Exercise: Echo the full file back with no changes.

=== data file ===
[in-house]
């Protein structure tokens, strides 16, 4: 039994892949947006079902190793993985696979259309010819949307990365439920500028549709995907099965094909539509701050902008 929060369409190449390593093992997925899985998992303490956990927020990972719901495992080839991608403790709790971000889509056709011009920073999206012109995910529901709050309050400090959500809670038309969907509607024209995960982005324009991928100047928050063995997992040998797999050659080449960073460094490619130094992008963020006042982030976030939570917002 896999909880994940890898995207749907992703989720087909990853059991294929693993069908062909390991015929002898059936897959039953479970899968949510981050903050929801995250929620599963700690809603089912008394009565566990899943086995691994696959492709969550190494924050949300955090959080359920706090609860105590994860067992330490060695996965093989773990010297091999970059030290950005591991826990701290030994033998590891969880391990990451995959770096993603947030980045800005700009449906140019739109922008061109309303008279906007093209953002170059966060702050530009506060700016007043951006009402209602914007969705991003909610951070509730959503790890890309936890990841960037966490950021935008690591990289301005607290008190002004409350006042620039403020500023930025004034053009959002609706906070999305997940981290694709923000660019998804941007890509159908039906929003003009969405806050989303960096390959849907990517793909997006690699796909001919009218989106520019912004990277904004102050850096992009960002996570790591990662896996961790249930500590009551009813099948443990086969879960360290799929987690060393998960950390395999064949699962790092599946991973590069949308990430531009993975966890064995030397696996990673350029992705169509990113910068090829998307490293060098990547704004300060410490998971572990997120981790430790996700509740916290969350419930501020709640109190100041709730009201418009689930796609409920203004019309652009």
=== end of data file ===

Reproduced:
[in-house]
């Protein structure tokens, strides 16, 4: 039994892949947006079902190793993985696979259309010819949307990365439920500028549709995907099965094909539509701050902008 929060369409190449390593093992997925899985998992303490956990927020990972719901495992080839991608403790709790971000889509056709011009920073999206012109995910529901709050309050400090959500809670038309969907509607024209995960982005324009991928100047928050063995997992040998797999050659080449960073460094490619130094992008963020006042982030976030939570917002 896999909880994940890898995207749907992703989720087909990853059991294929693993069908062909390991015929002898059936897959039953479970899968949510981050903050929801995250929620599963700690809603089912008394009565566990899943086995691994696959492709969550190494924050949300955090959080359920706090609860105590994860067992330490060695996965093989773990010297091999970059030290950005591991826990701290030994033998590891969880391990990451995959770096993603947030980045800005700009449906140019739109922008061109309303008279906007093209953002170059966060702050530009506060700016007043951006009402209602914007969705991003909610951070509730959503790890890309936890990841960037966490950021935008690591990289301005607290008190002004409350006042620039403020500023930025004034053009959002609706906070999305997940981290694709923000660019998804941007890509159908039906929003003009969405806050989303960096390959849907990517793909997006690699796909001919009218989106520019912004990277904004102050850096992009960002996570790591990662896996961790249930500590009551009813099948443990086969879960360290799929987690060393998960950390395999064949699962790092599946991973590069949308990430531009993975966890064995030397696996990673350029992705169509990113910068090829998307490293060098990547704004300060410490998971572990997120981790430790996700509740916290969350419930501020709640109190100041709730009201418009689930796609409920203004019309652009």